Most Americans like thunderstorms, but people in the South are more likely to be scared by them and are also less likely than anyone else to find them exciting
2014 had been set to be an El Nino year, when the water in the Pacific Ocean becomes warmer, affecting global weather patterns. Scientists say that the El Nino effect this time may be weaker than initially expected. The stronger an El Nino year is, the more rain falls on the western United States as huge thunderstorms form in the Rockies. These storms looked set to save California from a record-breaking drought, but with a weaker El Nino comes less rain.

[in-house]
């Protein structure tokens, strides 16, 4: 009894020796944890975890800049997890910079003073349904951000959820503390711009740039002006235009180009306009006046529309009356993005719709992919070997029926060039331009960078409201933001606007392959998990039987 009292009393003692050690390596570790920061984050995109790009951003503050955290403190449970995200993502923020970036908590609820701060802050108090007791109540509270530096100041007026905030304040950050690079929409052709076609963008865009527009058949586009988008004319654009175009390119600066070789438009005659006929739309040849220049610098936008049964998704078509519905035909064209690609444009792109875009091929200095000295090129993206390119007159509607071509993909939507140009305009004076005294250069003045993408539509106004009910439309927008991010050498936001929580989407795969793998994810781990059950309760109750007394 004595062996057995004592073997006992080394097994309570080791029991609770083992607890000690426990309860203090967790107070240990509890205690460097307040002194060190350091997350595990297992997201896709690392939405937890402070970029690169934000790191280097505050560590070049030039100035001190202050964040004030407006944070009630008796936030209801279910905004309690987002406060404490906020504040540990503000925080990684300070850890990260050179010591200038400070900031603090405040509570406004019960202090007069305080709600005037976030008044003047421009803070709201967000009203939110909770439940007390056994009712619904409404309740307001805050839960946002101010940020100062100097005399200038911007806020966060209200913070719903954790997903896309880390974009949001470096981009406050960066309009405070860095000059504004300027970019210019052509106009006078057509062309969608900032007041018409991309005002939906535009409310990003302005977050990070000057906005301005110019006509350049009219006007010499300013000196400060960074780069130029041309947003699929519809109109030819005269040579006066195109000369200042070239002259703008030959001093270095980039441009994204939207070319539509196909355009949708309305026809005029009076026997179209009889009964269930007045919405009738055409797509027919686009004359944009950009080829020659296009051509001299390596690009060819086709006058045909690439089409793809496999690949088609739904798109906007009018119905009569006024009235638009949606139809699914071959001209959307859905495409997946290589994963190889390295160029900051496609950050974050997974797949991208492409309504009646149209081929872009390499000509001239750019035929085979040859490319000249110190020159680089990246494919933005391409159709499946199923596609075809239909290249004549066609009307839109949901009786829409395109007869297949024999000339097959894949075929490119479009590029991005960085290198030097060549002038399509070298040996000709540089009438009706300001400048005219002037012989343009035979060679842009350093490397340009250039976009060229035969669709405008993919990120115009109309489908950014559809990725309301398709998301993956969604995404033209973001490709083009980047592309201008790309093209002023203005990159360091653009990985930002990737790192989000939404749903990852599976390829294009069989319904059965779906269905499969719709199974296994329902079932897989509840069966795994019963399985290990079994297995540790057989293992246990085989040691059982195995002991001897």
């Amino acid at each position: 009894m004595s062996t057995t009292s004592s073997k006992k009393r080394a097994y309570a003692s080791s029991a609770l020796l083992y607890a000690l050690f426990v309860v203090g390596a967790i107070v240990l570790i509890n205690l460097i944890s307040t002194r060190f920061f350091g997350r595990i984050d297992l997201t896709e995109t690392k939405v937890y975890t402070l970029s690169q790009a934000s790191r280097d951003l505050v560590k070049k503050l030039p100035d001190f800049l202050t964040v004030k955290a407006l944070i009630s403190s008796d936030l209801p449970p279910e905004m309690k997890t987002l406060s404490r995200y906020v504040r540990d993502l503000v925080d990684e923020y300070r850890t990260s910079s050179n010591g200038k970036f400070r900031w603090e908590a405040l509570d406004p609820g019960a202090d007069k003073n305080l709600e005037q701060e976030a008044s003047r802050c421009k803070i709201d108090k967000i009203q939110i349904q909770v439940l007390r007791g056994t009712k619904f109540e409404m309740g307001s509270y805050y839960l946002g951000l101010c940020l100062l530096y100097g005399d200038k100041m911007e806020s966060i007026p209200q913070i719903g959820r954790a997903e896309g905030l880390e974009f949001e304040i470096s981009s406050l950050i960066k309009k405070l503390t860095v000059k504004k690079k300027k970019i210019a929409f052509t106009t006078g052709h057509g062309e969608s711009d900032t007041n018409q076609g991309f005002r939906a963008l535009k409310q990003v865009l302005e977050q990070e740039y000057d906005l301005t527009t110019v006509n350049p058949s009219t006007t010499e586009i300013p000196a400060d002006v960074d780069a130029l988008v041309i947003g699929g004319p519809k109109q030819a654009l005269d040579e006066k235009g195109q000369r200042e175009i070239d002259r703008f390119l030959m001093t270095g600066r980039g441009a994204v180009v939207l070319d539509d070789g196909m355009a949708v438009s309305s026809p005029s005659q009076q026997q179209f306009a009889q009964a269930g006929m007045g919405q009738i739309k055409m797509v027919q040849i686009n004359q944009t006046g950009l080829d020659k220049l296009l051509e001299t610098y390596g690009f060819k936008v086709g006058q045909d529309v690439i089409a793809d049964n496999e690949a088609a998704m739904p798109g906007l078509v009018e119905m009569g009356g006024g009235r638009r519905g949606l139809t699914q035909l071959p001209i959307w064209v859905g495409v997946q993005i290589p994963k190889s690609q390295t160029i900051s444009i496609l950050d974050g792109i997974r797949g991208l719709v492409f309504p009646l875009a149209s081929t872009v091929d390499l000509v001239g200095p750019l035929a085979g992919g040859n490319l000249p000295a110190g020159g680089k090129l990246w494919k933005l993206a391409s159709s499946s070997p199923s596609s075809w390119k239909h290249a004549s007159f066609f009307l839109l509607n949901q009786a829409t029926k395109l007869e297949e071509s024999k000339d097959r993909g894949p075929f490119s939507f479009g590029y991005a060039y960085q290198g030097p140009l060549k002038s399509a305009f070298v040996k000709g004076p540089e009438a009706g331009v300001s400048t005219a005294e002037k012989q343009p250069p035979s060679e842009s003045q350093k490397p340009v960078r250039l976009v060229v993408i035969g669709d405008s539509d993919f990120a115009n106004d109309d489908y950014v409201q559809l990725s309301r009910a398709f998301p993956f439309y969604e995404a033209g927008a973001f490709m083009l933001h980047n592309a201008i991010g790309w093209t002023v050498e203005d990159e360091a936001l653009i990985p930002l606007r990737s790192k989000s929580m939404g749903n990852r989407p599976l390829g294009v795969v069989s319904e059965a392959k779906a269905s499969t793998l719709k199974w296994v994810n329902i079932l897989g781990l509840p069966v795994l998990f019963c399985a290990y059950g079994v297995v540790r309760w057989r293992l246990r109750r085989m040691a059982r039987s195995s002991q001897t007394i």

The latest research from YouGov shows that most Americans (55%) like thunderstorms, though 34% of the public do say that they dislike thunderstorms. People in the West (69%) are the most likely to say that they like thunderstorms, while people in the Northeast (45%) are the least likely.
People in the West are the most likely (74%) to say that they are excited by thunderstorms, while people in the South (33%) are the most likely to say that they are scared by storms.
This makes a certain amount of sense, as people in the West are the least likely (22%) to report property damage in their neighborhoods from storms, while people in the South are the most likely (47%).
Full poll results can be found here.